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262,294 results
  • Cervical canal stenosis due to cervical spondylotic myelopathy C4-C5: A case report. [Journal Article]
  • IJInt J Surg Case Rep 2019 Jun 04; 60:82-86
  • Rahyussalim AJ, Saleh I, … Kurniawati T
  • CONCLUSIONS: Cervical spondylotic myelopathy is a complex disease that may lead to significant clinical morbidity. The management requires an extensive knowledge of the anatomy, biomechanics, and surgical options. The variable clinical findings, radiological evidence and scoring system, such as JOA, are important for preoperative evaluation and individualising surgical planning. The choice of the most appropriate technique is affected by patient's clinical condition and radiologic findings as well as surgeon's experience. It is demonstrated that the Kurokawa-type laminoplasty that involves splitting the spinous processes in the midline offers the advantage of reduced bleeding as the lateral epidural venous plexus is not disturbed in comparison to that with the former Hirabayashi's expansive open-door laminoplasty. Moreover, the body symmetry is preserved; therefore, this procedure may be considered more anatomical and physiological. However, differences in the outcomes between the two approaches remain unknown.These findings suggest that the decompression and posterior stabilisation method may help achieve good patient outcomes.
  • Characterizing Gait Abnormalities in Patients with Cervical Spondylotic Myelopathy: A Neuromuscular Analysis. [Journal Article]
  • SJSpine J 2019 Jun 14
  • Haddas R, Cox J, … Derman PB
  • CONCLUSIONS: The onset of muscle activity is not delayed in CSM patients, but many key muscles take longer to fully contract. This produces a situation in which patients with CSM are unable to fully fire their muscles with sufficient speed to maintain a normal gait. The core and lower extremity muscles do not contract with increased peak amplitude in response, but the deltoid and hamstring muscles are more active, suggesting compensatory activity as patients attempt to maintain balance. The end result is less efficient ambulation. These findings provide a more nuanced understanding of gait in individuals suffering from CSM and may have implications on rehabilitation protocols.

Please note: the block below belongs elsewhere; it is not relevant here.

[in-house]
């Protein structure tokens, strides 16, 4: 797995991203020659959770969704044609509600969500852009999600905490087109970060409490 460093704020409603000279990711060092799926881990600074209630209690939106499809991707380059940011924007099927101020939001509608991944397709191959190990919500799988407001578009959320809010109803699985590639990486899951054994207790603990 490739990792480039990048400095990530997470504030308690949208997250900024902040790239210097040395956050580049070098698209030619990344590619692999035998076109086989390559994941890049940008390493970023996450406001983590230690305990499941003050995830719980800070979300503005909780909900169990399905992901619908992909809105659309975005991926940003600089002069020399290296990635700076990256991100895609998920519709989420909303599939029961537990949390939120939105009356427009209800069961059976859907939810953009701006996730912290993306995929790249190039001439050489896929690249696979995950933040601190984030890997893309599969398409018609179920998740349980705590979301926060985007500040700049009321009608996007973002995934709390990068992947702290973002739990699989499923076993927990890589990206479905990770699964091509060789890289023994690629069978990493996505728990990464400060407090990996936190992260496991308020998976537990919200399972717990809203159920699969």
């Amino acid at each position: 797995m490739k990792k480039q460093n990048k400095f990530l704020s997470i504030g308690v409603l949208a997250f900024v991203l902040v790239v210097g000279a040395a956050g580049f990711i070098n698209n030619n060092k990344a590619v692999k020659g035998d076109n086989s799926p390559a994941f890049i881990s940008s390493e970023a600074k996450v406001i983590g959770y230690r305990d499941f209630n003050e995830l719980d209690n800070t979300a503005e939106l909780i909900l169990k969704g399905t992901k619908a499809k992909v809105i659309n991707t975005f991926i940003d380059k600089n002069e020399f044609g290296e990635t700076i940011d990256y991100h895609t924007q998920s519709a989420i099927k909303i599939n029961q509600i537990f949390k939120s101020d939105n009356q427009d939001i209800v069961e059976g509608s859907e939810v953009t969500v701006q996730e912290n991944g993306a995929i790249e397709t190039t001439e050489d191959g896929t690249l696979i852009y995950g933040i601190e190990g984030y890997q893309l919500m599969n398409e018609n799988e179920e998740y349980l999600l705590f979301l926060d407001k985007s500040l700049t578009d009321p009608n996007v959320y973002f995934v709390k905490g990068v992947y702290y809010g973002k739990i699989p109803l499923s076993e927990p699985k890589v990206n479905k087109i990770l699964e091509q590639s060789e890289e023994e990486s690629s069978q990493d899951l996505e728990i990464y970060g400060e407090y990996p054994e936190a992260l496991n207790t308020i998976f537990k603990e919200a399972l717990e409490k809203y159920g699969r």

• Which NDI Domains Best Predict Change in Physical Function in Patients Undergoing Cervical Spine Surgery? [Journal Article]
  • SJSpine J 2019 Jun 14
  • Steinhaus ME, Iyer S, … Kim HJ
  • CONCLUSIONS: All NDI domains improve significantly after cervical spine surgery and demonstrate significant correlation with changes in PROMIS PF and SF-36 PCS. The work, recreation, and pain intensity domains were the only independent predictors of physical function changes postoperatively. Considering physical function, our findings highlight the importance of presenting changes in individual NDI domains in addition to the total score.
  • Cervical Laminectomy With or Without Lateral Mass Instrumentation: A Comparison of Outcomes. [Journal Article]
  • CSClin Spine Surg 2019 Jun 14
  • Kim BS, Dhillon RS
  • CONCLUSIONS: In carefully selected patients with normal preoperative cervical sagittal alignment, stand-alone cervical laminectomy may offer acceptably low rates of postoperative kyphosis. In patients with preoperative loss of cervical lordosis and/or kyphosis, posterior fusion is recommended to reduce the risk of progression to postoperative kyphotic deformity, bearing in mind that radiologic evidence of kyphosis may not necessarily correlate with poorer clinical outcomes. Furthermore, the specific risks associated with posterior fusion (instrumentation failure, pseudarthrosis, infection, C5 nerve root palsy, and vertebral artery injury) need to be considered and weighed up against potential benefits.
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